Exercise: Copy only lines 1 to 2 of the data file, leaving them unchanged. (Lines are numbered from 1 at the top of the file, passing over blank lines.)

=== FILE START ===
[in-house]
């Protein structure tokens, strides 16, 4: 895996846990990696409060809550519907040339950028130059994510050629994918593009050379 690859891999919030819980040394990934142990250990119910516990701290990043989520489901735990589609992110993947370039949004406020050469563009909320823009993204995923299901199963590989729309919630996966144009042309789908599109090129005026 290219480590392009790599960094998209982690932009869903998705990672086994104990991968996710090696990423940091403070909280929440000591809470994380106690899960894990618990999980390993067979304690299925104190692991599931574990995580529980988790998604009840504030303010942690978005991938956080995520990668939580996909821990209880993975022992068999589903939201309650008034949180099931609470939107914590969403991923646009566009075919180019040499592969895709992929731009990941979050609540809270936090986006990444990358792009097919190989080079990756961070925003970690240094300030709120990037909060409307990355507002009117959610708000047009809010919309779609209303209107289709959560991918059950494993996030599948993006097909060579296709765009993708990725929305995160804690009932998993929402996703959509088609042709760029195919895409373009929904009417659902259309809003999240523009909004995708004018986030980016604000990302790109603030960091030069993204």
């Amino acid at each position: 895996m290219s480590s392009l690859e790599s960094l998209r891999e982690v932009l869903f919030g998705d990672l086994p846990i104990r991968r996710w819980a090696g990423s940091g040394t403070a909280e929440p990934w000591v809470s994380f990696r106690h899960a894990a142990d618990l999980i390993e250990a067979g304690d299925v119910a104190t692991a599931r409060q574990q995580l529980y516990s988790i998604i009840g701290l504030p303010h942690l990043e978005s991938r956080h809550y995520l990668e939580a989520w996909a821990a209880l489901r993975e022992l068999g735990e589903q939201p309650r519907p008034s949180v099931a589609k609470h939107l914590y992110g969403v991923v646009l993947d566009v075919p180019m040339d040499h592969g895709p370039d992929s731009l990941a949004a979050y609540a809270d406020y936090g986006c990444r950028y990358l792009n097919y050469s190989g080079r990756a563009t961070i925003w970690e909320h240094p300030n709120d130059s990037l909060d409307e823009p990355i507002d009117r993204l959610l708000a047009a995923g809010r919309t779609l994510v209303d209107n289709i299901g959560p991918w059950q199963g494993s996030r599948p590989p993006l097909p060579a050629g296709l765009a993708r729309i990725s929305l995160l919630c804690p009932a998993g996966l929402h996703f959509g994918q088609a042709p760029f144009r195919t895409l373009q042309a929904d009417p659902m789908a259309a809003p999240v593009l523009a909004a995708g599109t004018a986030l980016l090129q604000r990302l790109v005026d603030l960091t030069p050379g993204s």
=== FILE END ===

[in-house]
């Protein structure tokens, strides 16, 4: 895996846990990696409060809550519907040339950028130059994510050629994918593009050379 690859891999919030819980040394990934142990250990119910516990701290990043989520489901735990589609992110993947370039949004406020050469563009909320823009993204995923299901199963590989729309919630996966144009042309789908599109090129005026 290219480590392009790599960094998209982690932009869903998705990672086994104990991968996710090696990423940091403070909280929440000591809470994380106690899960894990618990999980390993067979304690299925104190692991599931574990995580529980988790998604009840504030303010942690978005991938956080995520990668939580996909821990209880993975022992068999589903939201309650008034949180099931609470939107914590969403991923646009566009075919180019040499592969895709992929731009990941979050609540809270936090986006990444990358792009097919190989080079990756961070925003970690240094300030709120990037909060409307990355507002009117959610708000047009809010919309779609209303209107289709959560991918059950494993996030599948993006097909060579296709765009993708990725929305995160804690009932998993929402996703959509088609042709760029195919895409373009929904009417659902259309809003999240523009909004995708004018986030980016604000990302790109603030960091030069993204």